If you are acquiring participants for a retail-attractive event, we have to acknowledge that there is likely a physical and financial barrier to entry. The physical barrier is something like “able to run a marathon” and the financial barrier is “can pay registration fee and do high fundraising.”
Creating a Venn diagram using “mission-connected,” “overcomes physical barrier to entry” and “overcomes financial barrier to entry” shows you how very small your target market is. This creates the need to advertise and acquire in ways that are more expensive.
When you accommodate the above actuality, your broad-recruitment effort yields low mission-connection among your participants.
How else does having a retail-attractive event impact your formula? With the retail-attractive event, you are creating something worth buying and that costs money. To cover your bases you install a registration fee and a minimum fundraising fee. By doing that, you guarantee you are in a market relationship with your fundraiser. They are buying your experience with two types of currency: cash for the registration fee and fundraising dollars for the minimum fundraising fee.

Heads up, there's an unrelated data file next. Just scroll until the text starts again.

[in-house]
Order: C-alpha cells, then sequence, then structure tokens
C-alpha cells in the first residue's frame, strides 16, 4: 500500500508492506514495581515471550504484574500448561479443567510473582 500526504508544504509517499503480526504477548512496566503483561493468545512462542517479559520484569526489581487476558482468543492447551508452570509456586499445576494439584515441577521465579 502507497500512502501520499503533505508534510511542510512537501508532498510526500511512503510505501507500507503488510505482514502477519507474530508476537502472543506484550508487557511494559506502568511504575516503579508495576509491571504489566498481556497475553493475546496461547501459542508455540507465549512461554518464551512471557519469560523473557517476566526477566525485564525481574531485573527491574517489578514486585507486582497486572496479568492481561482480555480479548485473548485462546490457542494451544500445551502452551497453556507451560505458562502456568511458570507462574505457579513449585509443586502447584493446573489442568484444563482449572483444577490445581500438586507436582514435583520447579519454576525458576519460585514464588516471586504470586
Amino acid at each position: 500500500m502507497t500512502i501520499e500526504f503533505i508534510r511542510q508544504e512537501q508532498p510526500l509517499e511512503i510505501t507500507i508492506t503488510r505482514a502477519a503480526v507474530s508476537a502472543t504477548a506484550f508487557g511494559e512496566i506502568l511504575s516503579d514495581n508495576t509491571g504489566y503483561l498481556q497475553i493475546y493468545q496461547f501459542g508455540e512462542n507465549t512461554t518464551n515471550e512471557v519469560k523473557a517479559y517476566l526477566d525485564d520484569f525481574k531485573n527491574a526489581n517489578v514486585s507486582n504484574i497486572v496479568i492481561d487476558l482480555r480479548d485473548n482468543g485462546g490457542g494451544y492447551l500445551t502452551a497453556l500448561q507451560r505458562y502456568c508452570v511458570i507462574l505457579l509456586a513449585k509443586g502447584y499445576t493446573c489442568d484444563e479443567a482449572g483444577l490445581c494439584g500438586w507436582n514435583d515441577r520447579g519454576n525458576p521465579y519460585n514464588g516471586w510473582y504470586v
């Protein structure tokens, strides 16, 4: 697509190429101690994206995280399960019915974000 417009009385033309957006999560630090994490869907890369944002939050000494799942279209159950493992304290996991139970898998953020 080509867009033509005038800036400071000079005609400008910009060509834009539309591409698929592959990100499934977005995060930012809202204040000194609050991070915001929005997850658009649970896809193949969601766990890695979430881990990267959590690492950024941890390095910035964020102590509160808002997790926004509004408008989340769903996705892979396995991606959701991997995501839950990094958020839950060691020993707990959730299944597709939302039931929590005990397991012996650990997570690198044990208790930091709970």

That you put them in a market relationship means a few things:
- You’ve created a consumer, not a fundraiser. Consumers demand better service.
- They likely won’t go over minimum fundraising requirements unless they overshoot attempting to reach minimum.*
- They won’t come back next year at high rates.
If we expect participants to act like we are in a social relationship after we have pushed them into a market relationship, we’ll be disappointed by their behavior. They are behaving predictably; it is our expectations that are illogical.
While we can always find that person in a crowd who is mission-connected and in a social relationship with our organization (for the marketing piece), when taken as a whole, the participant’s relationship will reflect our handling of and our offers to them. For events with a retail-attractive attribute, we are by-and-large in market relationships with our audience. Now, what should we do about that?